Forum for Science, Industry and Business

Sponsored by:     3M 
Search our Site:

 

Preparation of anti-tumor nanoparticles using tiger milk mushroom

07.08.2012
Tapping into the power of natural ingredients for safer treatment is the next frontier in the battle against cancer. A recent breakthrough from HKPolyU uses tiger milk mushroom to prepare anti-tumor nanoparticles is bringing us one step closer.

Cancer is a word dreaded by many. Many cancers are deadly and difficult to treat while conventional remedies such as chemotherapy often cause physical and emotional sides effects, giving struggling patients more harm just as the cancer. What if cancer-killing drugs can become more natural and in harmony with our body?


A polysaccharide-protein complex was found in Tiger Milk mushrooms from Africa, which can turn selenium into new cancer treatment

Copyright : Hong Kong Polytechnic University

Tapping into the power of natural ingredients for safer treatment is the next frontier in the battle against cancer. A recent breakthrough from PolyU’s Department of Applied Biology and Chemical Technology using tiger milk mushroom to prepare anti-tumor nanoparticles is bringing us one step closer.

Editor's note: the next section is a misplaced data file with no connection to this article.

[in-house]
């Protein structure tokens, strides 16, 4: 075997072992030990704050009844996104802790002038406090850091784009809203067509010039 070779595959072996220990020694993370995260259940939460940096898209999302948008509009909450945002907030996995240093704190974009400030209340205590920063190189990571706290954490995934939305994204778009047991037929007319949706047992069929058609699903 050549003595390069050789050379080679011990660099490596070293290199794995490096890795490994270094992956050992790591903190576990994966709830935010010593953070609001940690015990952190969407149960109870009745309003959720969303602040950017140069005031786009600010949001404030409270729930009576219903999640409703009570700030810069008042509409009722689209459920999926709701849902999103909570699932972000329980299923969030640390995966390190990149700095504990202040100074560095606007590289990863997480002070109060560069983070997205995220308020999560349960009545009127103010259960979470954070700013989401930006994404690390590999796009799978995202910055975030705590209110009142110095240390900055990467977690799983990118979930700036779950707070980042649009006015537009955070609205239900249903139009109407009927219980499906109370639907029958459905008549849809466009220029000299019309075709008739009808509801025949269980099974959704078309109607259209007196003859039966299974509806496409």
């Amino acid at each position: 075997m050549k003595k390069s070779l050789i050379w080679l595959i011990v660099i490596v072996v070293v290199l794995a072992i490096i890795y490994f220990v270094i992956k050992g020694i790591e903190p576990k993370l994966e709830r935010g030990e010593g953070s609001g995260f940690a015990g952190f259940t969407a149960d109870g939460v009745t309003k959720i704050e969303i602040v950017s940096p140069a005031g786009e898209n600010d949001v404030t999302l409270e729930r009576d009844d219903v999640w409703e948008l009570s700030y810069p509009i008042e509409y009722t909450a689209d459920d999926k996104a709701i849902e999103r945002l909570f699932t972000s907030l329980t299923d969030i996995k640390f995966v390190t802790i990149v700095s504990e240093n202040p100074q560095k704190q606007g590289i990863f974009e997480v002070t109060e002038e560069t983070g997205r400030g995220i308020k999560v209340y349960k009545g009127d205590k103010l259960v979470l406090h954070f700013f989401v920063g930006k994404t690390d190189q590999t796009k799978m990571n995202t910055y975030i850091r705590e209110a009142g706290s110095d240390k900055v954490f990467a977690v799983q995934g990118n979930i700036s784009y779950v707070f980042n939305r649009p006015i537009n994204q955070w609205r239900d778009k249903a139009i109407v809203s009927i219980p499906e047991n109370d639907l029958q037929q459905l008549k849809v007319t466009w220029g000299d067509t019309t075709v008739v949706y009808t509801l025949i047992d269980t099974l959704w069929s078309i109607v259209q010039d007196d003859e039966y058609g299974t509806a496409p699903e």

A natural compound found in mushrooms may hold the key to a new class of cancer drugs. In Tiger Milk mushrooms from Africa, Dr Wong Ka-hing, Associate Director of the Food Safety and Technology Research Centre, has discovered a polysaccharide-protein complex (PSP) which can turn selenium, a common nutrient, into new cancer therapy to benefit millions of breast cancer patients around the world.

Selenium is a trace mineral essential for good health. Health benefits include boosting immune systems against viral infections. Staple foods and vegetables in our diet such as rice, wheat, potatoes, broccolis and onions are great sources of antioxidant. In nano-size, selenium was found to have potent anti-cancer effect in the laboratory. However, efficacy diminished as the nanoparticles fell back into bigger aggregates which suppressed the up-take into cancer cells. Finding new ways or compounds to halt the rebinding process is harder than it seems. Literally, it is quite like searching for a needle in a haystack.

The use of mushroom PSP as stabilizing force is a significant breakthrough. Combined with cutting-edge nanotechnology, Dr Wong and his team successfully made selenium nanoparticles to destroy breast cancer cells. “Lab-test results were exciting. Our selenium nanoparticles were found to have remarkable inhibition effect on the growth of human breast cancer cells by triggering the cells into self-destruction. The next stage will be tests on animals,” Dr Wong said.